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Meaning Making

Matthew Fox & Lama Tsomo Explore Compassion

Matthew Fox & Lama Tsomo Explore Compassion

A TIO Interview by Megan Anderson

This month, TIO “sat” down via Zoom with Matthew Fox and Lama Tsomo to talk about compassion and the role it plays in our world today.

My Dad Didn’t Like Religion, but He Prepared Me for Religious Diversity

My Dad Didn’t Like Religion, but He Prepared Me for Religious Diversity

by Kevin Singer

My Dad grew up in a Jewish family. When he was a child, he was targeted with insults because of his family’s background. As a result, he was not fond of religion.

Bridging the Chasm of the Heart

Bridging the Chasm of the Heart

by Michael Reid Trice

Our age is the story of seismic shifts in the guiding, normative ways for how life is lived on this planet. We experience these shifts as seismic because they pulsate and tear at the foundations of…

How Interfaith Relations Have Shaped My Life

How Interfaith Relations Have Shaped My Life

by Rob Sellers

As a new university graduate, I was fortunate to spend 11 weeks as a student missionary in the Philippines in the summer of 1967.

The Day My Grandparents Left Our Ancestral Home

The Day My Grandparents Left Our Ancestral Home

by Tarunjit Singh Butalia

As a kid growing up in North India, I was thrilled whenever both my parents went out since I would have the full attention of my frail and aging grandmother.

Finding Faith, Then Interfaith

Finding Faith, Then Interfaith

by Ruth Broyde Sharone

Her lineage offers no clues. Martha Alice Perkins was born in La Fayette, Indiana in 1947, the daughter of a state policeman and devoted church-going Methodist mother, as well as the granddaughter of a member of the local Ku Klux Klan.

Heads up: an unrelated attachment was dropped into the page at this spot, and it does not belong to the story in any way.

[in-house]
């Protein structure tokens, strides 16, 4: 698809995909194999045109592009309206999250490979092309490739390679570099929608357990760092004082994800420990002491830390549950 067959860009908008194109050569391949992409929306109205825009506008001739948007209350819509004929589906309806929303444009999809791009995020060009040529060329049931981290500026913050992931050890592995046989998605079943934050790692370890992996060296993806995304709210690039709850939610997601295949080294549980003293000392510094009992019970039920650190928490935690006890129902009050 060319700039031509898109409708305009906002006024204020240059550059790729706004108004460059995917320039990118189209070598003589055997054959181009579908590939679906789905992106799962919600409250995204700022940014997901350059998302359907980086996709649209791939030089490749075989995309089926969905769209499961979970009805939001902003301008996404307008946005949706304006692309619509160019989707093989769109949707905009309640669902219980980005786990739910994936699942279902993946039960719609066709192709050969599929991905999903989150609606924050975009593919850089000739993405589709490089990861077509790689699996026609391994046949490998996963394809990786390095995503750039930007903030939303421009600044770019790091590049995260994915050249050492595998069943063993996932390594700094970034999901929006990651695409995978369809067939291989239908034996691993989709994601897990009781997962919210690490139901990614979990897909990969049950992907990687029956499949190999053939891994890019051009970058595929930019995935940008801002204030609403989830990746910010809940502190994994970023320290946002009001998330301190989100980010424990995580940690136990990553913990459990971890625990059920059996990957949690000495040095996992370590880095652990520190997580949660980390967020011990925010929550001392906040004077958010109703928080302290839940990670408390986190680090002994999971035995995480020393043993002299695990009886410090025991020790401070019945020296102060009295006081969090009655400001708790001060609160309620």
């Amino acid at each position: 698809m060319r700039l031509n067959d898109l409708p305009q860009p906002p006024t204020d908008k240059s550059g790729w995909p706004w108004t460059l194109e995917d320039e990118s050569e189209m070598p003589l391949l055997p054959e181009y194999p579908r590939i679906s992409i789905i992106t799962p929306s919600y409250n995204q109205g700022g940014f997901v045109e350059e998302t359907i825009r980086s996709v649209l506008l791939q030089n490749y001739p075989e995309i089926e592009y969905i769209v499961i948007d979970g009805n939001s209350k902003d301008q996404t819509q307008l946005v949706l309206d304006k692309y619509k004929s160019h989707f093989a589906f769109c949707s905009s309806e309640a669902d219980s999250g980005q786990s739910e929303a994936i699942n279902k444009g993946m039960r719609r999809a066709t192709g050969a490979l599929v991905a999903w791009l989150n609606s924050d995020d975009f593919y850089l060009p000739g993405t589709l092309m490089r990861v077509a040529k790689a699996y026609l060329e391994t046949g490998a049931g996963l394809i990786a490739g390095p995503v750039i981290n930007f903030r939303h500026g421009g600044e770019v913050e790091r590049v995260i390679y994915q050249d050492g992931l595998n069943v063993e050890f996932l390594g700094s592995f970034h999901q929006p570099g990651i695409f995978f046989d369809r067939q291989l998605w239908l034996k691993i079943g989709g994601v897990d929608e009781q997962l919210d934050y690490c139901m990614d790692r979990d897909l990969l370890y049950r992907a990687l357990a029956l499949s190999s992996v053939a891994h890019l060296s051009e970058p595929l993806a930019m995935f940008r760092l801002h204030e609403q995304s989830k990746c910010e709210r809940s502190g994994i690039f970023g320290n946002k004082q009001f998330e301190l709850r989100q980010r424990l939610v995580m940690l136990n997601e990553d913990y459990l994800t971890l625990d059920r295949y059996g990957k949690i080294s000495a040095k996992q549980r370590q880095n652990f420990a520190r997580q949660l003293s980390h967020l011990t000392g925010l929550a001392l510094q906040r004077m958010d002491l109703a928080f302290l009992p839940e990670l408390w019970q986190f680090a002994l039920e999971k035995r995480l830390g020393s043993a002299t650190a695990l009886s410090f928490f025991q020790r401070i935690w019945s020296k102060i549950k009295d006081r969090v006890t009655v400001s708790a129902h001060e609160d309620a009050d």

God With(in) the World

God With(in) the World

by Diana Butler Bass
Here in the labyrinth, I struggle to find words to describe what I feel. Up on the mountaintop, I knew the language to describe God: majestic, transcendent, all-powerful, heavenly Father, Lord, and King. In this vocabulary, God remains stubbornly located in a few select places, mostly in external realms above or beyond: heaven, the church, doctrine, or the sacraments.

Reassessing the Role of the "Senses"

Reassessing the Role of the "Senses"

by Donald Miller

We often make the mistake of identifying religious vitality with assent to particular beliefs. In this process, we forget that intellectual assent to beliefs is merely one element of religious experience. I was reminded of this fact recently when I observed the Procession of Santa Ana in Antigua, Guatemala.

What if Animals Believe in God?

What if Animals Believe in God?

by Andrew Aghapour

Chimpanzees believe in God. This news, widely reported last year, is only a slight exaggeration. Using hidden cameras, scientists have indeed captured footage of chimpanzee behavior that resembles religious ritual.

An Unexpected Vocation

An Unexpected Vocation

by Kevin Singer

I remember like it was yesterday; cracking open an old Baptist hymnal to the first hymn, “Come Thou Fount of Every Blessing” (Robinson and Wyeth, 1759). “Come thou fount of every blessing, tune my heart to sing thy grace” the first verse begins. The final refrain ends in resounding fashion: “Take my heart Lord, take a seal it, seal it for thy courts above.”

Sailing Through a Storm

Sailing Through a Storm

by Ameena Naqvi

The waves crashed softly against the boat, pushing it towards the shore. My grandfather stepped off the boat and tied the rope to the dock. That day my grandfather was going to teach me how to sail. He described sailing as flying over water. It was like freedom to him, to set sail into the wide blue sea and leave his responsibilities on shore. However, I did not see the appeal of sailing as he did.